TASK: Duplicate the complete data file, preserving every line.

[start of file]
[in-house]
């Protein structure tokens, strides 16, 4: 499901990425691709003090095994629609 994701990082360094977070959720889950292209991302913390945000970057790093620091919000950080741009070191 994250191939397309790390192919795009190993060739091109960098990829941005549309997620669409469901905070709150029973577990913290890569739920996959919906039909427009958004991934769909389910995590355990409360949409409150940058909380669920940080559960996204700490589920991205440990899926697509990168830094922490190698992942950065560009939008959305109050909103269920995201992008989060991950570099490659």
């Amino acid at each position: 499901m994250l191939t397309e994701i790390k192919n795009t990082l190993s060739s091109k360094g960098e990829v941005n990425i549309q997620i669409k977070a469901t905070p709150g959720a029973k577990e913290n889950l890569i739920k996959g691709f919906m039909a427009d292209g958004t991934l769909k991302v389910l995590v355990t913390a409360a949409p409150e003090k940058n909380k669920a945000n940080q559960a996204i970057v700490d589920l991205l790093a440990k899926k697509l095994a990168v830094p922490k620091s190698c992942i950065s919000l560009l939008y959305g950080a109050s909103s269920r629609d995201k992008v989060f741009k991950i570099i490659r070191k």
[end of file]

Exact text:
[in-house]
């Protein structure tokens, strides 16, 4: 499901990425691709003090095994629609 994701990082360094977070959720889950292209991302913390945000970057790093620091919000950080741009070191 994250191939397309790390192919795009190993060739091109960098990829941005549309997620669409469901905070709150029973577990913290890569739920996959919906039909427009958004991934769909389910995590355990409360949409409150940058909380669920940080559960996204700490589920991205440990899926697509990168830094922490190698992942950065560009939008959305109050909103269920995201992008989060991950570099490659």
């Amino acid at each position: 499901m994250l191939t397309e994701i790390k192919n795009t990082l190993s060739s091109k360094g960098e990829v941005n990425i549309q997620i669409k977070a469901t905070p709150g959720a029973k577990e913290n889950l890569i739920k996959g691709f919906m039909a427009d292209g958004t991934l769909k991302v389910l995590v355990t913390a409360a949409p409150e003090k940058n909380k669920a945000n940080q559960a996204i970057v700490d589920l991205l790093a440990k899926k697509l095994a990168v830094p922490k620091s190698c992942i950065s919000l560009l939008y959305g950080a109050s909103s269920r629609d995201k992008v989060f741009k991950i570099i490659r070191k």